Insteon is a proprietary home automation (domotics) system that enables light switches, lights, thermostats, leak sensors, remote controls, motion sensors, and other electrically powered devices to interoperate through power lines, radio frequency (RF) communications, or both. It employed a dual-mesh networking topology in which all devices are peers and each device independently transmits, receives, confirm and repeats messages. Like other home automation systems, it had been associated with the Internet of things.
In mid-April of 2022, the company appeared to have abruptly shut down.
Insteon-based products were launched in 2005 by Smartlabs, the company which holds the trademark for Insteon. A Smartlabs subsidiary, also named Insteon, was created to market the technology. In 2017, SmartLabs and the Insteon trademark were acquired by Richmond Capital Partners.
On April 16, 2022 reports emerged of users finding their Insteon Hubs offline. The company forums, web servers and API servers went offline. The company's CEO Rob Lilleness appeared to have scrubbed any references to Insteon from his LinkedIn page, and other employees also appeared to indicate on their LinkedIn profiles that their employment with the company ceased in April 2022.
In a community statement published on the Insteon.com website, Smartlabs has revealed that it has been looking for a parent company to purchase and continue developing the Insteon ecosystem following supply-chain issues during the COVID-19 pandemic. This sale failed to materialize in March 2022 and subsequently a financial services firm has been tasked with optimizing the assets of the company.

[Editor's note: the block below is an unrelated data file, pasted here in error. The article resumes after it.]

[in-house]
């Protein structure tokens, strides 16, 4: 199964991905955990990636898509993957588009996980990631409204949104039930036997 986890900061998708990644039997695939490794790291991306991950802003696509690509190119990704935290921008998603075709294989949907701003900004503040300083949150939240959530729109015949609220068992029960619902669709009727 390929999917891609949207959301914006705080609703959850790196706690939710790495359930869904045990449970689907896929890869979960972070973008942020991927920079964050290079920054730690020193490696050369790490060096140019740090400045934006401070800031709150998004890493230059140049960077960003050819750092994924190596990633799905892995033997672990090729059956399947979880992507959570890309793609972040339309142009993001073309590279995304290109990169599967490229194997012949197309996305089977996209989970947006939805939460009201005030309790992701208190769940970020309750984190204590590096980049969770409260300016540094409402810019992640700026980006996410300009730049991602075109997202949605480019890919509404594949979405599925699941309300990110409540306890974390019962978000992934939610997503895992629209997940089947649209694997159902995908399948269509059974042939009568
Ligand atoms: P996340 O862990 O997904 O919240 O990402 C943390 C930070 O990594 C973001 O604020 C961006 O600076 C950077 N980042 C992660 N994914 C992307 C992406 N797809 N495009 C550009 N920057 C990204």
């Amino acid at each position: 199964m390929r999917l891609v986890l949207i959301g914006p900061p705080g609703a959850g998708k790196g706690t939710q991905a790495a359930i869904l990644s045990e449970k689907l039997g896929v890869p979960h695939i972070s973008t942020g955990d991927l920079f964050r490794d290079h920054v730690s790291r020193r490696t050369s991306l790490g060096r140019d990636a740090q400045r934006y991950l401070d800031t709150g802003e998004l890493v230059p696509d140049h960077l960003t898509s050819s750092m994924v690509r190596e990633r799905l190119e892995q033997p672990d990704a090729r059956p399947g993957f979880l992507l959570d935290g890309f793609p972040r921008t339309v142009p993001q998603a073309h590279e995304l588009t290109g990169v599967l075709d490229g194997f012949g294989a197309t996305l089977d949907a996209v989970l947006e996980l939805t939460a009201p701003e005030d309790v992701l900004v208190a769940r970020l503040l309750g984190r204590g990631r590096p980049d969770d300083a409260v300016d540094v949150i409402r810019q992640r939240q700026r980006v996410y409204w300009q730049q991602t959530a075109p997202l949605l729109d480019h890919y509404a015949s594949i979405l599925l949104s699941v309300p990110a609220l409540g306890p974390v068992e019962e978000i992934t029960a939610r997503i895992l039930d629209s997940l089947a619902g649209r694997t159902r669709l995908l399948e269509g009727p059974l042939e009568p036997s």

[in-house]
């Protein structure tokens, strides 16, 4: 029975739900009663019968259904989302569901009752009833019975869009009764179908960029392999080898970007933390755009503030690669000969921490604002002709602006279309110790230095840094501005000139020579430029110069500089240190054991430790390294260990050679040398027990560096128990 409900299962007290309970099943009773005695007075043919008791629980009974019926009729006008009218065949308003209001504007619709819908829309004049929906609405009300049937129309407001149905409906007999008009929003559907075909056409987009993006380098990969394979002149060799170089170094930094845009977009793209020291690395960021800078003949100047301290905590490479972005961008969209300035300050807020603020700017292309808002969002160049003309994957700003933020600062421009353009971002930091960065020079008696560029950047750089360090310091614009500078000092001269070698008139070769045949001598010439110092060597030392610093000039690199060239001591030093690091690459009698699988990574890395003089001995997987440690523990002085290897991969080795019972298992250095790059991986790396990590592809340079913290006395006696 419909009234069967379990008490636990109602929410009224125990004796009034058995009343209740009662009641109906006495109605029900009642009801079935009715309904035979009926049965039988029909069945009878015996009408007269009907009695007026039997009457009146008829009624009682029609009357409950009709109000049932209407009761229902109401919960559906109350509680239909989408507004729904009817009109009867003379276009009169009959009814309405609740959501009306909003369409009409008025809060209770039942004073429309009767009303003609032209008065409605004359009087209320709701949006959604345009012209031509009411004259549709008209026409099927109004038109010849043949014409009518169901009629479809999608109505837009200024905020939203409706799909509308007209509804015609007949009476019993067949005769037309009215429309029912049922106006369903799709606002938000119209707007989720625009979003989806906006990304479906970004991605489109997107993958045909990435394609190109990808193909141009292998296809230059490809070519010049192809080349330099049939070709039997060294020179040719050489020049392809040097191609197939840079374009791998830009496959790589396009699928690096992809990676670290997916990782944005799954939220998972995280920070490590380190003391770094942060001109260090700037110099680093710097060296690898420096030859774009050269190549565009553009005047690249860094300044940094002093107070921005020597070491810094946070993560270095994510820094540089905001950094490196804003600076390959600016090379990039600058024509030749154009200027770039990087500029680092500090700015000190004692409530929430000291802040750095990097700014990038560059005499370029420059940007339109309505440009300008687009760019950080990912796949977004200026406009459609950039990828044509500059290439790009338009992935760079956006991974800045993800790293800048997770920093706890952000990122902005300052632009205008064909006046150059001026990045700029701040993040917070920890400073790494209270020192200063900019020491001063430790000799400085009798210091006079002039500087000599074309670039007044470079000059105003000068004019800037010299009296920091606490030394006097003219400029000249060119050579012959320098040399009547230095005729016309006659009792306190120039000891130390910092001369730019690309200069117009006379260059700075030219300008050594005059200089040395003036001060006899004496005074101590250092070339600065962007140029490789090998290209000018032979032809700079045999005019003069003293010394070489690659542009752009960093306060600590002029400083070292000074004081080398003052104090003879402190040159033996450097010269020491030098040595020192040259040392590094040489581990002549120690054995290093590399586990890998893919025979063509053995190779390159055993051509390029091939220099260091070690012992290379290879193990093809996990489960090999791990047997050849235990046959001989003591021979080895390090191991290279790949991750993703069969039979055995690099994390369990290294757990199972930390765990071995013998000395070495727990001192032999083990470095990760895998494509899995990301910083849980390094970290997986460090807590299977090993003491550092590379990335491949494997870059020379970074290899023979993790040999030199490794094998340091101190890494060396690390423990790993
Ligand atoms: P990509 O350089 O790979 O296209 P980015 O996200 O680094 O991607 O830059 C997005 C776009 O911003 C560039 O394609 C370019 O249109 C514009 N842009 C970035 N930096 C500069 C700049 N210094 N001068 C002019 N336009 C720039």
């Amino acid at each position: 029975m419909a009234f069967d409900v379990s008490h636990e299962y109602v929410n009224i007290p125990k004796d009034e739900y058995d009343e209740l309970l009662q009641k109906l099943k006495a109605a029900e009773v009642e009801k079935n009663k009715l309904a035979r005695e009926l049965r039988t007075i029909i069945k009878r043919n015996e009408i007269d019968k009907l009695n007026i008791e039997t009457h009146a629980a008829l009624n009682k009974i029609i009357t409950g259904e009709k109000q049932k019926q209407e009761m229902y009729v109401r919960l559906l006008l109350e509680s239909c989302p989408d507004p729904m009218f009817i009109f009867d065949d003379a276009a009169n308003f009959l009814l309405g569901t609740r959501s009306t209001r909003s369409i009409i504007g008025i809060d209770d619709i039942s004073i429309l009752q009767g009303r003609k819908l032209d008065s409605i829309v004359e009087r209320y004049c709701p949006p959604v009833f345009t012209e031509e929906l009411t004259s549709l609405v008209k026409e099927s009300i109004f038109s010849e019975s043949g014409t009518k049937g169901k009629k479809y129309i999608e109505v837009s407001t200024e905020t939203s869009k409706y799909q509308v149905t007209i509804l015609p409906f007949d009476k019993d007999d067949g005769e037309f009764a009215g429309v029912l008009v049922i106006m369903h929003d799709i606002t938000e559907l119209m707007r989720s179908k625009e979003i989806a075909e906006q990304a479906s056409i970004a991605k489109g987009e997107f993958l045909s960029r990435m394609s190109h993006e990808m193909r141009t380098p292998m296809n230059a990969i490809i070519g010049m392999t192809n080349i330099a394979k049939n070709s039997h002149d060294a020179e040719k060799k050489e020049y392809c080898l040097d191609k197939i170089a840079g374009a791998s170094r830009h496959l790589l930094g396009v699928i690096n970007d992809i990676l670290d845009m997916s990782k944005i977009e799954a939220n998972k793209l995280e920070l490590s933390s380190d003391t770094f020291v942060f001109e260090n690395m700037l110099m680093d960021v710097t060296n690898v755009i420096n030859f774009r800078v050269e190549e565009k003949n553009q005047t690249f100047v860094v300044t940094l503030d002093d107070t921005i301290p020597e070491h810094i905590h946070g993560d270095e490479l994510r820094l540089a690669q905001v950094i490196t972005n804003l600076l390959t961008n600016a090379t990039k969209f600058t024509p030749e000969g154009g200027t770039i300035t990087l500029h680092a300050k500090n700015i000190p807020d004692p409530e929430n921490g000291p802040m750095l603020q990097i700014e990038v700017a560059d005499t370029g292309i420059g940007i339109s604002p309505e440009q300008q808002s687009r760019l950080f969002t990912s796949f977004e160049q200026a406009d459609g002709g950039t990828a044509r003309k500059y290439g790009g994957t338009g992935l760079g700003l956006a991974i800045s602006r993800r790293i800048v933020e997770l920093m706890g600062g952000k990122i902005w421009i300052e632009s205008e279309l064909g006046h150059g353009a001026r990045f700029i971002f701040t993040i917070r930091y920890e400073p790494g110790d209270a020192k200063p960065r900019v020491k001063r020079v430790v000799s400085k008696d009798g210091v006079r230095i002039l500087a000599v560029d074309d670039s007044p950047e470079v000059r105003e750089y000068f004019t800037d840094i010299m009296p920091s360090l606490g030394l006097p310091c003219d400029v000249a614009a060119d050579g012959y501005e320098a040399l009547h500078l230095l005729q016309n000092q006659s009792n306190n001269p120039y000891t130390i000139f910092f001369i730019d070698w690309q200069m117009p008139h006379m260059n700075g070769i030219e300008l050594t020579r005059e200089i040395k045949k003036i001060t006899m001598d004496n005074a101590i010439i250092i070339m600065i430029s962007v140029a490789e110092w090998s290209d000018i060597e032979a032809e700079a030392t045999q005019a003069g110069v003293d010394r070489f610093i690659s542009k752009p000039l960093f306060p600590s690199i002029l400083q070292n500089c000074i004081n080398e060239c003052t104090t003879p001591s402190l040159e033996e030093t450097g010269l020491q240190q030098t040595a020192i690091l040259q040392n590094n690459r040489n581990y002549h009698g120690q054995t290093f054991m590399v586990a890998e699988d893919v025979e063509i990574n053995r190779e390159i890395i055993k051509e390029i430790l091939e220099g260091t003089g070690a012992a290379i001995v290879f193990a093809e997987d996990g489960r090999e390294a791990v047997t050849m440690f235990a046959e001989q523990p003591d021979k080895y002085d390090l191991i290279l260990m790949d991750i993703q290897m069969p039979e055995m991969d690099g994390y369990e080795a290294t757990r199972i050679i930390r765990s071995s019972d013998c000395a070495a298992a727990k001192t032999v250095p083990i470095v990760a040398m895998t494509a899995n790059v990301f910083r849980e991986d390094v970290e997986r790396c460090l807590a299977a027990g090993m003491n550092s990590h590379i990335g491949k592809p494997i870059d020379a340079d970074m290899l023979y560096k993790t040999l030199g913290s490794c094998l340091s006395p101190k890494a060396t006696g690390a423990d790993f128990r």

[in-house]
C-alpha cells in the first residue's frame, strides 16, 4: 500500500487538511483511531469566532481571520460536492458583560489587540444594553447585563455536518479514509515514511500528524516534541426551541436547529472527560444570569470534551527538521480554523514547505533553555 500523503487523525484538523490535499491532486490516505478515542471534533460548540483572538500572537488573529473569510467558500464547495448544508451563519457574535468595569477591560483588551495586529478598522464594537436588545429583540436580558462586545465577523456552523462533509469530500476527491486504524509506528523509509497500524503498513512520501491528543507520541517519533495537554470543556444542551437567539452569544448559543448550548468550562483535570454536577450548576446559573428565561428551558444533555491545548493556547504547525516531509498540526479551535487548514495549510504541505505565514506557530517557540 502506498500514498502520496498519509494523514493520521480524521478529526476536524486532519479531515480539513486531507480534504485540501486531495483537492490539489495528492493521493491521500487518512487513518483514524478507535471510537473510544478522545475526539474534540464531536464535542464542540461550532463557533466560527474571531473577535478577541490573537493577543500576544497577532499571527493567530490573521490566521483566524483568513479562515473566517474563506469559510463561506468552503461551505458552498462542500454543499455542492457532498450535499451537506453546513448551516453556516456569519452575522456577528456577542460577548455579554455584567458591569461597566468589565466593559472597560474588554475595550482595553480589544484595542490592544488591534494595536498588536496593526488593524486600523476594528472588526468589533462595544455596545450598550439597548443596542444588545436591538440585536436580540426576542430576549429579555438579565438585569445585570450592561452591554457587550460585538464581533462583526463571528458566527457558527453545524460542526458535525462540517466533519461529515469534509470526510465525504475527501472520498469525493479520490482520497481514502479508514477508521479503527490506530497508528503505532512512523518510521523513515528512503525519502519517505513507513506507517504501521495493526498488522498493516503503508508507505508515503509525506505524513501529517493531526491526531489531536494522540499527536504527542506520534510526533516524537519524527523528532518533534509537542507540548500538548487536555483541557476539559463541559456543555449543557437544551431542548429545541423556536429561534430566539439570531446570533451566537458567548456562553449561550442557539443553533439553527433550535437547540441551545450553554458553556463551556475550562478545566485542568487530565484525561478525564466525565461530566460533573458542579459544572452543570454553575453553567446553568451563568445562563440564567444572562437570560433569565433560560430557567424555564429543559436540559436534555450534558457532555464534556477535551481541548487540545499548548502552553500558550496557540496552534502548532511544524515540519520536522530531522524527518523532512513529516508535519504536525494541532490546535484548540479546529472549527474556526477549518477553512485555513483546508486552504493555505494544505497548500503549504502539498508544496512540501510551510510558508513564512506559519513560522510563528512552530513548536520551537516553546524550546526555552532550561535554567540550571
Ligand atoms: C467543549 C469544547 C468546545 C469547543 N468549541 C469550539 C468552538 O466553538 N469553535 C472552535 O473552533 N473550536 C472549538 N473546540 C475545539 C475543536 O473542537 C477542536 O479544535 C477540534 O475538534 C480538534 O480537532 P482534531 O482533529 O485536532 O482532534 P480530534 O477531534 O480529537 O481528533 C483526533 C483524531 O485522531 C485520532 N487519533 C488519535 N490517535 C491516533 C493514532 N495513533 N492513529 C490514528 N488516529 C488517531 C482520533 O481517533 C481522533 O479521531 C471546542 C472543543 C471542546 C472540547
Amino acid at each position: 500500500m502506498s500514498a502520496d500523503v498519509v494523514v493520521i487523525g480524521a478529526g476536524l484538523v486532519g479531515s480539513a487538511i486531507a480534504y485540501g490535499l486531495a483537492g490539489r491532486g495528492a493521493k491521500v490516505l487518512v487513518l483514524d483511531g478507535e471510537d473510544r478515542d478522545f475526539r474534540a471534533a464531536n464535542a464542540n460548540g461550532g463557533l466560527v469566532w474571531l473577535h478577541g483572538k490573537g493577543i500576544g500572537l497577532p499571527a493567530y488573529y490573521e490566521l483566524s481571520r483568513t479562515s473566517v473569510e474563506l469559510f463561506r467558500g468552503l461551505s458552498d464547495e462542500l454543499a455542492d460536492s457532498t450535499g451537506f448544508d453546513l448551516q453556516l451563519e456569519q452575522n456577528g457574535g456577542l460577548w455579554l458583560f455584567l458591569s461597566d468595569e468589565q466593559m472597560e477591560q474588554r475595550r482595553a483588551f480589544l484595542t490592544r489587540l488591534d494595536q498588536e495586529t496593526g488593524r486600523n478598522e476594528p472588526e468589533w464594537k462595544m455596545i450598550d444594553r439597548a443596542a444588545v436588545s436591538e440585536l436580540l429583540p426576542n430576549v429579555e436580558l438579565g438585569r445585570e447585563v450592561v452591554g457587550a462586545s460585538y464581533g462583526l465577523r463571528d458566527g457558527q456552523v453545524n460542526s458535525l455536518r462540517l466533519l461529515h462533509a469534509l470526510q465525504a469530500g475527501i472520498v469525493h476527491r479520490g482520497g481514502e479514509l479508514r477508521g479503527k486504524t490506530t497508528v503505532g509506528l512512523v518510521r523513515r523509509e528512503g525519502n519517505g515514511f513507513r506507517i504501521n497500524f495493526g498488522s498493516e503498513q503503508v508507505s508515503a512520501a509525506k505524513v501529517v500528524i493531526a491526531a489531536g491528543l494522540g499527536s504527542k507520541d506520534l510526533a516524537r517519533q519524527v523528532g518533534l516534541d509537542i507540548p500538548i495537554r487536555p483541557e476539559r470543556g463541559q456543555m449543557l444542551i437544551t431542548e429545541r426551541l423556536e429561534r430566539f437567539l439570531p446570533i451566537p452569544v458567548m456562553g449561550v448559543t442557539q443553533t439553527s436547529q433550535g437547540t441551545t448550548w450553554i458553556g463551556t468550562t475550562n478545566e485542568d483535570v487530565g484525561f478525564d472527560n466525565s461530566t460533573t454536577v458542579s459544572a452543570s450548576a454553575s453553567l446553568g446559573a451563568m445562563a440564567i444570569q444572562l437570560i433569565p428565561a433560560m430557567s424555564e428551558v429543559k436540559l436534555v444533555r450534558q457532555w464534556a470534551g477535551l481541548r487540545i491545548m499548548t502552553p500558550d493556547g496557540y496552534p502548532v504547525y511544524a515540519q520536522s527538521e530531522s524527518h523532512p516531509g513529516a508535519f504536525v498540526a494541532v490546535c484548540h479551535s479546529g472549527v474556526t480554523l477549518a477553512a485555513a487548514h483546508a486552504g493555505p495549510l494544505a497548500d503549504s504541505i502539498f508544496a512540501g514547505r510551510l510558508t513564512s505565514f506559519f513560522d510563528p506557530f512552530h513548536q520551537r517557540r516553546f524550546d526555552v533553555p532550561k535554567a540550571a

In October 2022, Insteon services were brought back by a group of customers who claim to have bought the company assets.
Every message received by an Insteon compatible device undergoes error detection and correction and is then retransmitted to improve reliability. All devices retransmit the same message simultaneously so that message transmissions are synchronous to the powerline frequency, thus preserving the integrity of the message while strengthening the signal on the powerline and reducing RF dead zones. Insteon powerline messaging uses phase-shift keying. Insteon RF messaging uses frequency-shift keying.
Each message contains a two-bit "hops" field that is initialized to 3 by the originating node and decremented each time a node in the network repeats the message. Individual Insteon messages can also carry up to 14 bytes of arbitrary user data for custom applications.
Insteon is an integrated dual-mesh (formerly referred to as "dual-band") network that combines wireless radio frequency (RF) and a building's existing electrical wiring. The electrical wiring becomes a backup transmission medium in the event of RF/wireless interference. Conversely, RF/wireless becomes a backup transmission medium in the event of powerline interference. As a peer-to-peer network, devices do not require network supervision, thus allowing optional operation without central controllers and routing tables.